Vertical aggradation of Neogene fluvial and lacustrine deposits occurred until the Late Neogene in central and northern areas of the Duero Basin, coeval with river incision in the southwestern corner of the basin. The whole basin became exorheic in the Latest Neogene. We have differentiated five tectonosedimentary units (TSUs) of basinal extent, bounded by unconformities or breaks in the sedimentary record. Deposits in each TSU consist of alluvial-fan deposits in areas close to the active northern and eastern margins, and fluvial deposits along the western margin. These systems converged in the lower, subsiding areas of the basin occupied by carbonate-evaporite lacustrine systems.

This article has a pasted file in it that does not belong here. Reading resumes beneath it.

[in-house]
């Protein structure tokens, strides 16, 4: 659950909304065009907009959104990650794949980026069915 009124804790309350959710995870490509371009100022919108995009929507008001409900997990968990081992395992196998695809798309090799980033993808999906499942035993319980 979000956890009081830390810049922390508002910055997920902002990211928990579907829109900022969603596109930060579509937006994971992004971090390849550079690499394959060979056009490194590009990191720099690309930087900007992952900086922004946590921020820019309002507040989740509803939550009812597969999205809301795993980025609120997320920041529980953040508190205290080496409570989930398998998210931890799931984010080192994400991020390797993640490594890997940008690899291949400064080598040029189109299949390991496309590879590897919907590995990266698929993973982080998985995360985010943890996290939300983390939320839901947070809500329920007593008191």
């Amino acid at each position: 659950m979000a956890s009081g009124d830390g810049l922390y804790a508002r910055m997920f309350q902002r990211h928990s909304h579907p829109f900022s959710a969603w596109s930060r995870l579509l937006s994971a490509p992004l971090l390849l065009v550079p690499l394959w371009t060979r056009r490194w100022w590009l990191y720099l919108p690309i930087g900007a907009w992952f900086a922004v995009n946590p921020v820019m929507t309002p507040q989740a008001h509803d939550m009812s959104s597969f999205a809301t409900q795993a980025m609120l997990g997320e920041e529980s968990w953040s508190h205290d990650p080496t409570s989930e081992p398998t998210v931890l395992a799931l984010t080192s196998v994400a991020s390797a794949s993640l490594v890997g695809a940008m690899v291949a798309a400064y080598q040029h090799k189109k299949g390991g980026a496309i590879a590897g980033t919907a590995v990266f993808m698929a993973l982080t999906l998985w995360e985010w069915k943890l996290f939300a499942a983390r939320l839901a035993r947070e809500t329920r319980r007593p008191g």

Tectonics and climate controlled sedimentation. The main faults active from the Neogene to the Present reflect Late Hercynian basement fractures that were re-activated during the Alpine Orogeny, both fracturing blocks and modifying landscapes, and creating or modifying the areas of subsidence. Analysis of climatic variations during the Miocene shows that deposition of saline materials occurred in dry TSUs (1,2) and, particularly, in humid TSUs (3, 4). Climate does not seem to have been a determining factor for the formation of evaporites. However, it was a very important factor in determining both the amount of water that reached the basin and, eventually, also the extent of the lacustrine systems.